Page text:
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Abolish Nuclear Weapons


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Will the U.S. Get Serious Now About Eliminating Its Own Nukes?
The Iran nuclear deal could provide momentum for a nuclear weapons-free Middle East — and eventually a nuclear-free world
By Jacqueline Cabasso, Joseph Gerson and Kevin Martin, April 16, 2015.  

A few years ago, a plucky contestant on Dancing with the Stars popularized a terrific phrase when asked about her daring routine late in the contest. It was time, she quipped, for her to “go big or go home.”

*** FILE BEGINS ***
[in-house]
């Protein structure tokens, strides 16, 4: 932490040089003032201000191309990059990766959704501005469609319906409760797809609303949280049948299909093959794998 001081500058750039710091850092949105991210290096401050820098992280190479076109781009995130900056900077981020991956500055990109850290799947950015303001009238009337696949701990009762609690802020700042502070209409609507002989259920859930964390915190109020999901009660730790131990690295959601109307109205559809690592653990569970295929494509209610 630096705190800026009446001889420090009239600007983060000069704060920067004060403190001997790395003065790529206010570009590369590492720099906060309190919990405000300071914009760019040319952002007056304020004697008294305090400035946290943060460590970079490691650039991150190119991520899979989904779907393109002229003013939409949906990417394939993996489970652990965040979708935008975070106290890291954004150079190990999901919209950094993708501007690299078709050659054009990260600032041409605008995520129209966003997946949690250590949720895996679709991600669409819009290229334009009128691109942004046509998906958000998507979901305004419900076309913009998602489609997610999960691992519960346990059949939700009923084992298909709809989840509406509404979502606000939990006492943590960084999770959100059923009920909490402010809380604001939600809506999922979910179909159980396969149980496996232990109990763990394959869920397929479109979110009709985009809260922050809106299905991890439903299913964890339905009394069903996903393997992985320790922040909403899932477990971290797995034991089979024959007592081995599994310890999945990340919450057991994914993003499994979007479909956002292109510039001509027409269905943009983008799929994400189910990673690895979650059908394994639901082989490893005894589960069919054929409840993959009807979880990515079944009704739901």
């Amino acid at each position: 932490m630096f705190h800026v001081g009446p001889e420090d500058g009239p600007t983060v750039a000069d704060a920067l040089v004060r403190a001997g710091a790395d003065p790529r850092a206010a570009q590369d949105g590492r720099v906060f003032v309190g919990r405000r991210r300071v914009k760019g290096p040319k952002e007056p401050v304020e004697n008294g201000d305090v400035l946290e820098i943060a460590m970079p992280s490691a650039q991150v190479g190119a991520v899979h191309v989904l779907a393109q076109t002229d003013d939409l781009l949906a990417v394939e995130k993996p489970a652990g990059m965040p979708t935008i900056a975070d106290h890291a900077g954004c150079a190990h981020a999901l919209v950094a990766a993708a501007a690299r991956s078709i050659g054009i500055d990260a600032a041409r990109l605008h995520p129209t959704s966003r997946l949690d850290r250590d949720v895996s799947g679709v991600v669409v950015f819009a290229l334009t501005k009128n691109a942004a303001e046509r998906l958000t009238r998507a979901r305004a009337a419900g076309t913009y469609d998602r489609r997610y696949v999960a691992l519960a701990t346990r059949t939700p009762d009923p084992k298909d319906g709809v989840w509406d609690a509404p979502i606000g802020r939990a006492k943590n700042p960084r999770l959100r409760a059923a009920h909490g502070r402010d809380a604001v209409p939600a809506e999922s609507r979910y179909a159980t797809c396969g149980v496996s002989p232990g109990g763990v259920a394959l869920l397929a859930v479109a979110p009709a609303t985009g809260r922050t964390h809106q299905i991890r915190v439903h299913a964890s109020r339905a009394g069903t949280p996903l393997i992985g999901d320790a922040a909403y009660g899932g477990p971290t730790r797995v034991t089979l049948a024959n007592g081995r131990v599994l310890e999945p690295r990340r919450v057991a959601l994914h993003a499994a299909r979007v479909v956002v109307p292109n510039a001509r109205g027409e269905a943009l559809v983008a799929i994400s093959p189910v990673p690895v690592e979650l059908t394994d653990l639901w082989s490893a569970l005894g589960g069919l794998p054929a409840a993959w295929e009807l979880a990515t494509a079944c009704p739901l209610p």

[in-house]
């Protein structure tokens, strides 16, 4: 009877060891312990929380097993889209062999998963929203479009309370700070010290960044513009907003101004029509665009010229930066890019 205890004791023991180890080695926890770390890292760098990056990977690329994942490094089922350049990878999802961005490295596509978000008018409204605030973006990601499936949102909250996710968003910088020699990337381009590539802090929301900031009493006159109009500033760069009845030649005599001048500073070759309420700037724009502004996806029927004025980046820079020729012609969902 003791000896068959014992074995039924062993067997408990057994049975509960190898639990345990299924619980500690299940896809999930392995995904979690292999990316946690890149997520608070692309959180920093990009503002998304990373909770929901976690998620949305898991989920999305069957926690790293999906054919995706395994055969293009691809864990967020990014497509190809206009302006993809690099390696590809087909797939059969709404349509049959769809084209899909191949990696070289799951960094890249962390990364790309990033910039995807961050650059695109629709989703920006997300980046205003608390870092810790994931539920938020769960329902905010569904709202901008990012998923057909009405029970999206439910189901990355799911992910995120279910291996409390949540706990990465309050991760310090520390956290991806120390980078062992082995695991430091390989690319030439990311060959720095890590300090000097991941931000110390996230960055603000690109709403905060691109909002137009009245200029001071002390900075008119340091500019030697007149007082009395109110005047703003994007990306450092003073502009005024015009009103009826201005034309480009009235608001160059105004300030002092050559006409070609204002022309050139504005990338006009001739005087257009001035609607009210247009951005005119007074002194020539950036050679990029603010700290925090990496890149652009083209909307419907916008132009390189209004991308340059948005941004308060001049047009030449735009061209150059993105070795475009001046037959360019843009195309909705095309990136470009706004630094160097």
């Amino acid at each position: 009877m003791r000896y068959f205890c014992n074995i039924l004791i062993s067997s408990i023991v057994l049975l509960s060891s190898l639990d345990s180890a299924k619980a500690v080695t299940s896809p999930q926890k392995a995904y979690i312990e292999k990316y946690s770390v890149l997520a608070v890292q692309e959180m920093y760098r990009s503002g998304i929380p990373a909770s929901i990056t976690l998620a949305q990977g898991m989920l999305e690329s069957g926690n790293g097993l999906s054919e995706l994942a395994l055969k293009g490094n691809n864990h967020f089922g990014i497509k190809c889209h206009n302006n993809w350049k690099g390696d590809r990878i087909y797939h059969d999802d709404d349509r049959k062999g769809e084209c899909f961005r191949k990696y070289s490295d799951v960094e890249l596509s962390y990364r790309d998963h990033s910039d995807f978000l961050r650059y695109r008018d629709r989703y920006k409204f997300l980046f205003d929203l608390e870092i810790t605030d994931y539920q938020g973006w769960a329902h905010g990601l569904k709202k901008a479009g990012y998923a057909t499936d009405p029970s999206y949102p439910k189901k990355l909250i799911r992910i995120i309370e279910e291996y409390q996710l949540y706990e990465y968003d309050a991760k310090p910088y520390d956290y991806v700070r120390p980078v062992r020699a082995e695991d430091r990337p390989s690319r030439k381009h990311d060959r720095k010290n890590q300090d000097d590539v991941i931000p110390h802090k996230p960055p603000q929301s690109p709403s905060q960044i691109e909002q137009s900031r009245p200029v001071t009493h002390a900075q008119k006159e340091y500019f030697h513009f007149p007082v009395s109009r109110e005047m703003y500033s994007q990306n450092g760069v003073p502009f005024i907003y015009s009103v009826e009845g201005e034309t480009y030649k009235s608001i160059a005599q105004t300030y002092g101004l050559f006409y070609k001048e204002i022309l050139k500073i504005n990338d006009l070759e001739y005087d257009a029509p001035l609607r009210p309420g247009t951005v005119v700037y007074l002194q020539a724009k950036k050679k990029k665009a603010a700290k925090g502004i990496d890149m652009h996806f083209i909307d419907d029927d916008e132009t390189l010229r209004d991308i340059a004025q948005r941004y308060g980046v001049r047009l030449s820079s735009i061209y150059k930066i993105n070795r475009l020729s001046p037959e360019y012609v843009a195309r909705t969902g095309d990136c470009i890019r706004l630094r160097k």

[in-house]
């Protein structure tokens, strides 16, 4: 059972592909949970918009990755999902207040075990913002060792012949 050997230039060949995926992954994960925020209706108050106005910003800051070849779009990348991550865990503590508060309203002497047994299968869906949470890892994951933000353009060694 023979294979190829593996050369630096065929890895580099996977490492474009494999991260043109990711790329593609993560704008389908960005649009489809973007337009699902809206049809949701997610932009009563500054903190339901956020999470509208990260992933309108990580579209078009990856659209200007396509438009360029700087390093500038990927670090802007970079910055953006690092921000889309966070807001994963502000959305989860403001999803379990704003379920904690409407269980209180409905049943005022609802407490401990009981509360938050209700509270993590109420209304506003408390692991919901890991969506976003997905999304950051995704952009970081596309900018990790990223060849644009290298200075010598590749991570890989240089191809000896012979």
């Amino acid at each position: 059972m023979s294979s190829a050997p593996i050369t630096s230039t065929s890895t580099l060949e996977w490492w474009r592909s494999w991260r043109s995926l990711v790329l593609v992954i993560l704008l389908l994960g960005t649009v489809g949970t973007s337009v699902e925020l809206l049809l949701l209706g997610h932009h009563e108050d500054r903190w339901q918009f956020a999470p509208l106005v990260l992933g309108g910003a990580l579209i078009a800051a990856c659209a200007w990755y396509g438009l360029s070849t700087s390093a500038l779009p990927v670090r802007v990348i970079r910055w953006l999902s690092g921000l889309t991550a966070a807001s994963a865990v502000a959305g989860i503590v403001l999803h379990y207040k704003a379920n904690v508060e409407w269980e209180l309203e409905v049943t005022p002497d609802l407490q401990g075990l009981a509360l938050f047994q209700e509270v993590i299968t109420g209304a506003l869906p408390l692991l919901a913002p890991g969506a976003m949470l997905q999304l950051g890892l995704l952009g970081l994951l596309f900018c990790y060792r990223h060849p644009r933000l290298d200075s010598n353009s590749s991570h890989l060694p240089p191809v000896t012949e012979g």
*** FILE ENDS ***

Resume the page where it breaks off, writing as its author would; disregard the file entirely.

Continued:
We’d like to see that can-do attitude manifested at the upcoming UN review conference on the Non-Proliferation Treaty — the so-called NPT RevCon .
What would going big mean? A serious commitment by the nuclear powers to get busy negotiating the global elimination of nuclear weapons, as required by the treaty’s Article VI. The conference will convene April 27 and run through May 22. (To read complete article, Click Here.)

A Picture is Worth a Thousand Words,
and this one 16,400.


Which President Cut the Most Nukes?

By WILLIAM J. BROAD November 1, 2014 New York Times

DOVES who once cheered President Obama for his antinuclear crusades and later fell silent as he backpedaled are now lining up to denounce him. A recent skewering by the Federation of American Scientists details how Mr. Obama, despite calling repeatedly for “a world without nuclear weapons,” has reduced the size of the nation’s atomic stockpile far less than did any of his three immediate predecessors, including both Presidents Bush.